Undergraduate Research & Scholarships

Ayah Aldajani L&S Social Sciences

Eavesdropping for Good: How Children Attend to Overheard Speech

Children are notorious for being the sneakiest eavesdroppers, much to caregivers’ dismay. But could this mischief, actually be beneficial for their language development? According to research, overheard speech plays a significant role in children’s learning of words and facts, yet there is a gap in the literature when it comes to understanding which attentional cues indicate learning from overhearing. This raises the question: When children are surrounded by speech that is not directed to them, how do they decide what to attend to, and how can this support their learning from overheard speech? I aim to identify these cues through an in-lab experiment measuring gaze, eye contact, pointing, and more, by using eye-tracking technology and behavioral observation. This will paint a more accurate and nuanced understanding of how children process overheard adult conversations. Doing so can enhance learning and lead to improved language outcomes. These findings may inform strategies for parents and teachers to communicate effectively in large groups, even when attention is not shared between each child and the speaker.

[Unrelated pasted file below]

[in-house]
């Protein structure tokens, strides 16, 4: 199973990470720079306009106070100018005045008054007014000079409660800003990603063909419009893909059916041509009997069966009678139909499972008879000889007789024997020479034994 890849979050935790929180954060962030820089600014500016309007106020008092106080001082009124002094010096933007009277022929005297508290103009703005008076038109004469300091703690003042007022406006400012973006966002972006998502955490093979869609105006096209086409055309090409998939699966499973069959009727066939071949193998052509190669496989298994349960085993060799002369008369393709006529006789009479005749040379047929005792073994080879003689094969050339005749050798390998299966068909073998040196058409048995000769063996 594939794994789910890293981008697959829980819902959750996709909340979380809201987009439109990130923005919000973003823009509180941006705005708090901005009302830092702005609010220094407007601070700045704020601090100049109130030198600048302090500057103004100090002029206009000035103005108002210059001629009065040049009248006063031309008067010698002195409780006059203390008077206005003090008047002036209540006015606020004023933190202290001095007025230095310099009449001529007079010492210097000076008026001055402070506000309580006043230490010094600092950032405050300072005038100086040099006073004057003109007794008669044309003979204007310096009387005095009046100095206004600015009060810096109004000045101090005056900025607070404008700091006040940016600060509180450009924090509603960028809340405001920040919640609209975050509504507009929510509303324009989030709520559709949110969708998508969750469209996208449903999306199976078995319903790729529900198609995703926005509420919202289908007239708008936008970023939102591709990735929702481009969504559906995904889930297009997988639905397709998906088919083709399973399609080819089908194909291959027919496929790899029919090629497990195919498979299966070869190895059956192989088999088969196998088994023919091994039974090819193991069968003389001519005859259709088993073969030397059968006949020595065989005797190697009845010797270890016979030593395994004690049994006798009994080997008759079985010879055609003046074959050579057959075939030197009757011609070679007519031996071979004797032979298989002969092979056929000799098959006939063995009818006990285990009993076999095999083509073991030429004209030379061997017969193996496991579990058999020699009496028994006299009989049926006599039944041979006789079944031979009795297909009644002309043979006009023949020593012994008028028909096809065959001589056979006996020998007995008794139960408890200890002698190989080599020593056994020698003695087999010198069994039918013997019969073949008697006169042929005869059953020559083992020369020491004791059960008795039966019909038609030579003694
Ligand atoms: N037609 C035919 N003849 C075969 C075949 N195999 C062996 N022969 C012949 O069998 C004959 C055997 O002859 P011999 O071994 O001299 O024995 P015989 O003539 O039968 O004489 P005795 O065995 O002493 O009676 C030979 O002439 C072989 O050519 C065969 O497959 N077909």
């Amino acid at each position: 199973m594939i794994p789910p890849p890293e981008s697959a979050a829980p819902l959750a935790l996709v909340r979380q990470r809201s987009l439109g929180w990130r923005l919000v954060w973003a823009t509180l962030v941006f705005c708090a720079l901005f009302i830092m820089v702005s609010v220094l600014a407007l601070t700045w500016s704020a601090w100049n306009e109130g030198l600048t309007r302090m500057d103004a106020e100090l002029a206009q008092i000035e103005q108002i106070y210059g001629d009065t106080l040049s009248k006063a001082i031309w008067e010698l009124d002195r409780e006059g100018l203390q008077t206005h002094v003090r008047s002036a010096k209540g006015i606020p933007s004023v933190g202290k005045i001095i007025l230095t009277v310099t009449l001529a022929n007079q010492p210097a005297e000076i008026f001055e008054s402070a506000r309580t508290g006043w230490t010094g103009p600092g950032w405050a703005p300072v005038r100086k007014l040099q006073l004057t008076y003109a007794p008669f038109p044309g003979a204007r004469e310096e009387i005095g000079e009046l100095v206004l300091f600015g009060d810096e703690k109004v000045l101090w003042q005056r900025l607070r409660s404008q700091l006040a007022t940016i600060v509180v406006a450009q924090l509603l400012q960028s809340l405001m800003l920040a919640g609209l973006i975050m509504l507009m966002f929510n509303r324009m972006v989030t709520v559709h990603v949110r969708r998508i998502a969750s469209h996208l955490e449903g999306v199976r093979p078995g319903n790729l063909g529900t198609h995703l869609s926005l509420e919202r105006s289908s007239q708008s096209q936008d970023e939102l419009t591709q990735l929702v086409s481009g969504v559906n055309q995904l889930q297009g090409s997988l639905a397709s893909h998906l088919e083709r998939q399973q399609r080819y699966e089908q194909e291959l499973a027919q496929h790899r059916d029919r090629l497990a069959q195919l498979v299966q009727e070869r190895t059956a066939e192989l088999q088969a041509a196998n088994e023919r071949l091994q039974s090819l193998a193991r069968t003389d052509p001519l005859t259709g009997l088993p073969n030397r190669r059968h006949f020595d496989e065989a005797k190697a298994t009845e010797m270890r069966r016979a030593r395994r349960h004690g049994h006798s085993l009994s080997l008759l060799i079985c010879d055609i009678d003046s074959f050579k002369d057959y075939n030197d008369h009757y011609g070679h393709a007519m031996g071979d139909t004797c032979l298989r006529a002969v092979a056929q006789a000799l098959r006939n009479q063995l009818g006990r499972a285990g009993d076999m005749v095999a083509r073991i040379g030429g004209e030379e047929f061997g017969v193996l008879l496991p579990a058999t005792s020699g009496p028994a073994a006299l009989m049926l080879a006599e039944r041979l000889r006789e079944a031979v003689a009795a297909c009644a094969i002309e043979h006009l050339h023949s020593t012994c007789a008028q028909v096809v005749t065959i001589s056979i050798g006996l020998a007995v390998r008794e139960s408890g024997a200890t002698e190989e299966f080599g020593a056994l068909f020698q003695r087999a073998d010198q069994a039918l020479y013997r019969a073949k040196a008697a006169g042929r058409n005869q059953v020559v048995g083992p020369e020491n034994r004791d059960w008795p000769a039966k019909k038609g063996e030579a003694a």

Message To Sponsor

I sincerely thank my donors and mentors for making this work possible! Your support throughout this process has been immensely empowering. I am forever grateful for your generosity and altruism which has allowed me to continue working on a project that is so meaningful to me. Thank you for providing the resources and backing that will allow me to make a meaningful and impactful contribution to the field of developmental psychology.
Major: Psychology and Social Welfare
Mentor: Mahesh Srinivasan
Sponsor: CACSSF
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